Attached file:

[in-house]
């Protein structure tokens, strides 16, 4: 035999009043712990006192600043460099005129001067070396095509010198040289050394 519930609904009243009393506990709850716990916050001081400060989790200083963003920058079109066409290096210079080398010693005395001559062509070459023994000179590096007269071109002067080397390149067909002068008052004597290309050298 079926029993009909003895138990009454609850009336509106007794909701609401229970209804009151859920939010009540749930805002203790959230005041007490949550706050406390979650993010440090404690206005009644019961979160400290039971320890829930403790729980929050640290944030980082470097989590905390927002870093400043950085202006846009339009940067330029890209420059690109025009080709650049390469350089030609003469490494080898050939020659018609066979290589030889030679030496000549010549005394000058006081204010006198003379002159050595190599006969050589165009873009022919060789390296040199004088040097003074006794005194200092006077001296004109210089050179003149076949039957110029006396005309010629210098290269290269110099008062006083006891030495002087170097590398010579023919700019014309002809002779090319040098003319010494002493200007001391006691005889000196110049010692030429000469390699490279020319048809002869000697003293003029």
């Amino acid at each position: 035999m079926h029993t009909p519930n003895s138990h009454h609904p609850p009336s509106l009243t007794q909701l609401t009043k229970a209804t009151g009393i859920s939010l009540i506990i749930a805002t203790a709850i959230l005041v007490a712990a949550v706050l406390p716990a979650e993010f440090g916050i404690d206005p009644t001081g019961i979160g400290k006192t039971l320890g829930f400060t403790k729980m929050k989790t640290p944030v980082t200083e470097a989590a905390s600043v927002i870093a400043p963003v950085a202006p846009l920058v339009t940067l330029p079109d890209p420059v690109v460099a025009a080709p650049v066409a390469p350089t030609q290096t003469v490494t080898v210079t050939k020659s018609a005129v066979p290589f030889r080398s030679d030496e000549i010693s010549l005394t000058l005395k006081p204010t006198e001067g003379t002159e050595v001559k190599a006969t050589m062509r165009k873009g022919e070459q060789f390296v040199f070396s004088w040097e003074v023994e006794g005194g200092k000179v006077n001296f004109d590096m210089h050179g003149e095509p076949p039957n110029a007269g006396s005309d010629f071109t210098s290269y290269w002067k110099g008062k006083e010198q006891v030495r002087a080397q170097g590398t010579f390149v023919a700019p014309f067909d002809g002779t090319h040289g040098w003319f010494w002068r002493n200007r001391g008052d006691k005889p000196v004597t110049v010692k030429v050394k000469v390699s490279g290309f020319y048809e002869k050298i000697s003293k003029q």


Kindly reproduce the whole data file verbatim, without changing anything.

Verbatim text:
[in-house]
């Protein structure tokens, strides 16, 4: 035999009043712990006192600043460099005129001067070396095509010198040289050394 519930609904009243009393506990709850716990916050001081400060989790200083963003920058079109066409290096210079080398010693005395001559062509070459023994000179590096007269071109002067080397390149067909002068008052004597290309050298 079926029993009909003895138990009454609850009336509106007794909701609401229970209804009151859920939010009540749930805002203790959230005041007490949550706050406390979650993010440090404690206005009644019961979160400290039971320890829930403790729980929050640290944030980082470097989590905390927002870093400043950085202006846009339009940067330029890209420059690109025009080709650049390469350089030609003469490494080898050939020659018609066979290589030889030679030496000549010549005394000058006081204010006198003379002159050595190599006969050589165009873009022919060789390296040199004088040097003074006794005194200092006077001296004109210089050179003149076949039957110029006396005309010629210098290269290269110099008062006083006891030495002087170097590398010579023919700019014309002809002779090319040098003319010494002493200007001391006691005889000196110049010692030429000469390699490279020319048809002869000697003293003029």
């Amino acid at each position: 035999m079926h029993t009909p519930n003895s138990h009454h609904p609850p009336s509106l009243t007794q909701l609401t009043k229970a209804t009151g009393i859920s939010l009540i506990i749930a805002t203790a709850i959230l005041v007490a712990a949550v706050l406390p716990a979650e993010f440090g916050i404690d206005p009644t001081g019961i979160g400290k006192t039971l320890g829930f400060t403790k729980m929050k989790t640290p944030v980082t200083e470097a989590a905390s600043v927002i870093a400043p963003v950085a202006p846009l920058v339009t940067l330029p079109d890209p420059v690109v460099a025009a080709p650049v066409a390469p350089t030609q290096t003469v490494t080898v210079t050939k020659s018609a005129v066979p290589f030889r080398s030679d030496e000549i010693s010549l005394t000058l005395k006081p204010t006198e001067g003379t002159e050595v001559k190599a006969t050589m062509r165009k873009g022919e070459q060789f390296v040199f070396s004088w040097e003074v023994e006794g005194g200092k000179v006077n001296f004109d590096m210089h050179g003149e095509p076949p039957n110029a007269g006396s005309d010629f071109t210098s290269y290269w002067k110099g008062k006083e010198q006891v030495r002087a080397q170097g590398t010579f390149v023919a700019p014309f067909d002809g002779t090319h040289g040098w003319f010494w002068r002493n200007r001391g008052d006691k005889p000196v004597t110049v010692k030429v050394k000469v390699s490279g290309f020319y048809e002869k050298i000697s003293k003029q």